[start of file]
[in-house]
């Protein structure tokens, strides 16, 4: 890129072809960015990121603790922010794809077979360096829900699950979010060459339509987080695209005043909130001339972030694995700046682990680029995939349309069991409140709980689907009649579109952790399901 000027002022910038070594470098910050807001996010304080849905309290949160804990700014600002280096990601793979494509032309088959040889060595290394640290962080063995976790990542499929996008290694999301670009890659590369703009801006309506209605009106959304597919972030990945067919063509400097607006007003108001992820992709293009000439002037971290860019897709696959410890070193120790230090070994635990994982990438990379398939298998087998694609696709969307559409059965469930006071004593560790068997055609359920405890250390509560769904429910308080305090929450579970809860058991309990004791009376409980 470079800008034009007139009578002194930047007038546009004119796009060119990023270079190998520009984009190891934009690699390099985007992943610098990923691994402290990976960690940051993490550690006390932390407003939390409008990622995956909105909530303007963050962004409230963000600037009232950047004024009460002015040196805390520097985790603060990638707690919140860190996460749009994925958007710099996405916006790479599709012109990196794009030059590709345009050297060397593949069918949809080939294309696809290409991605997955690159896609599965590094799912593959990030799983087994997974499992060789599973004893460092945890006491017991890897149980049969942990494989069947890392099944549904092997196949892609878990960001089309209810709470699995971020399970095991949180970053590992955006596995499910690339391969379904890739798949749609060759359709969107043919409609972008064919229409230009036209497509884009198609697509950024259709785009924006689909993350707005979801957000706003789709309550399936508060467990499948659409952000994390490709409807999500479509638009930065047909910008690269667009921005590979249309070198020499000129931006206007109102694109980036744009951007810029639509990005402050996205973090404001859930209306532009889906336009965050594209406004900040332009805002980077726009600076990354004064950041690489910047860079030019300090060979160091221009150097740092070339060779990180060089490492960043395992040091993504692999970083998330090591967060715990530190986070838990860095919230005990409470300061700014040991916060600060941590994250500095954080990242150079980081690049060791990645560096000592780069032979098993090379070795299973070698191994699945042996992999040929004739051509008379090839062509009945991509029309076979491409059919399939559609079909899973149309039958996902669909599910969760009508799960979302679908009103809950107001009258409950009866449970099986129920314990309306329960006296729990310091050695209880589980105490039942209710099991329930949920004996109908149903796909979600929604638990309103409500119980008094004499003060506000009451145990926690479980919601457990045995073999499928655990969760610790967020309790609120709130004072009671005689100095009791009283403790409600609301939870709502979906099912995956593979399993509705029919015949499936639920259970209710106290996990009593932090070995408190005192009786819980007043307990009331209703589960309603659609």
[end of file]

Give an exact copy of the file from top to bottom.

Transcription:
[in-house]
């Protein structure tokens, strides 16, 4: 890129072809960015990121603790922010794809077979360096829900699950979010060459339509987080695209005043909130001339972030694995700046682990680029995939349309069991409140709980689907009649579109952790399901 000027002022910038070594470098910050807001996010304080849905309290949160804990700014600002280096990601793979494509032309088959040889060595290394640290962080063995976790990542499929996008290694999301670009890659590369703009801006309506209605009106959304597919972030990945067919063509400097607006007003108001992820992709293009000439002037971290860019897709696959410890070193120790230090070994635990994982990438990379398939298998087998694609696709969307559409059965469930006071004593560790068997055609359920405890250390509560769904429910308080305090929450579970809860058991309990004791009376409980 470079800008034009007139009578002194930047007038546009004119796009060119990023270079190998520009984009190891934009690699390099985007992943610098990923691994402290990976960690940051993490550690006390932390407003939390409008990622995956909105909530303007963050962004409230963000600037009232950047004024009460002015040196805390520097985790603060990638707690919140860190996460749009994925958007710099996405916006790479599709012109990196794009030059590709345009050297060397593949069918949809080939294309696809290409991605997955690159896609599965590094799912593959990030799983087994997974499992060789599973004893460092945890006491017991890897149980049969942990494989069947890392099944549904092997196949892609878990960001089309209810709470699995971020399970095991949180970053590992955006596995499910690339391969379904890739798949749609060759359709969107043919409609972008064919229409230009036209497509884009198609697509950024259709785009924006689909993350707005979801957000706003789709309550399936508060467990499948659409952000994390490709409807999500479509638009930065047909910008690269667009921005590979249309070198020499000129931006206007109102694109980036744009951007810029639509990005402050996205973090404001859930209306532009889906336009965050594209406004900040332009805002980077726009600076990354004064950041690489910047860079030019300090060979160091221009150097740092070339060779990180060089490492960043395992040091993504692999970083998330090591967060715990530190986070838990860095919230005990409470300061700014040991916060600060941590994250500095954080990242150079980081690049060791990645560096000592780069032979098993090379070795299973070698191994699945042996992999040929004739051509008379090839062509009945991509029309076979491409059919399939559609079909899973149309039958996902669909599910969760009508799960979302679908009103809950107001009258409950009866449970099986129920314990309306329960006296729990310091050695209880589980105490039942209710099991329930949920004996109908149903796909979600929604638990309103409500119980008094004499003060506000009451145990926690479980919601457990045995073999499928655990969760610790967020309790609120709130004072009671005689100095009791009283403790409600609301939870709502979906099912995956593979399993509705029919015949499936639920259970209710106290996990009593932090070995408190005192009786819980007043307990009331209703589960309603659609």